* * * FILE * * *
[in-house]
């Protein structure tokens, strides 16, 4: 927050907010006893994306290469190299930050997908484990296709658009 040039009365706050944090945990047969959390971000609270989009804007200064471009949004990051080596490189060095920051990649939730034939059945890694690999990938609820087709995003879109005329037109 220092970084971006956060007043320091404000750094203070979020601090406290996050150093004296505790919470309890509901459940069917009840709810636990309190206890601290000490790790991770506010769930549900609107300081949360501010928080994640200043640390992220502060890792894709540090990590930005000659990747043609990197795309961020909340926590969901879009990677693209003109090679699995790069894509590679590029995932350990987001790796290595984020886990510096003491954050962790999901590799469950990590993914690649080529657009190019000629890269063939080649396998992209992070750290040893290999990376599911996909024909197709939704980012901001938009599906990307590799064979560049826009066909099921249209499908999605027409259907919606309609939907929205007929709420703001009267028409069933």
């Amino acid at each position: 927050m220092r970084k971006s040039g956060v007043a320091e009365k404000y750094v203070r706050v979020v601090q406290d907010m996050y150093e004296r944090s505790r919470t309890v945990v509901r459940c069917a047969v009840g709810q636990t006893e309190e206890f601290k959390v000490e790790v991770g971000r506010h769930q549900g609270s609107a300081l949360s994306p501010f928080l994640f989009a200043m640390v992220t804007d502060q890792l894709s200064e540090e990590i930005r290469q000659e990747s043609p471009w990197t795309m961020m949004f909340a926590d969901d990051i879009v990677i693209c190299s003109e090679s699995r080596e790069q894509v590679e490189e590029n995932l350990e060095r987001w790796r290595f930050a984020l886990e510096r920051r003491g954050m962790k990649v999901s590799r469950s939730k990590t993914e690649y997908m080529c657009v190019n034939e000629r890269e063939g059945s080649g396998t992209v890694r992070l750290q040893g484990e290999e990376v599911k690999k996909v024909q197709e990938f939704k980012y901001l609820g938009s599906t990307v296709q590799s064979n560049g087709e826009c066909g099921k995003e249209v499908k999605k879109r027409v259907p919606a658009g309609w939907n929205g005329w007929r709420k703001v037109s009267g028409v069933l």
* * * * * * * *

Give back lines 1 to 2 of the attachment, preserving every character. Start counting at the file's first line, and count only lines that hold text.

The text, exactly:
[in-house]
């Protein structure tokens, strides 16, 4: 927050907010006893994306290469190299930050997908484990296709658009 040039009365706050944090945990047969959390971000609270989009804007200064471009949004990051080596490189060095920051990649939730034939059945890694690999990938609820087709995003879109005329037109 220092970084971006956060007043320091404000750094203070979020601090406290996050150093004296505790919470309890509901459940069917009840709810636990309190206890601290000490790790991770506010769930549900609107300081949360501010928080994640200043640390992220502060890792894709540090990590930005000659990747043609990197795309961020909340926590969901879009990677693209003109090679699995790069894509590679590029995932350990987001790796290595984020886990510096003491954050962790999901590799469950990590993914690649080529657009190019000629890269063939080649396998992209992070750290040893290999990376599911996909024909197709939704980012901001938009599906990307590799064979560049826009066909099921249209499908999605027409259907919606309609939907929205007929709420703001009267028409069933």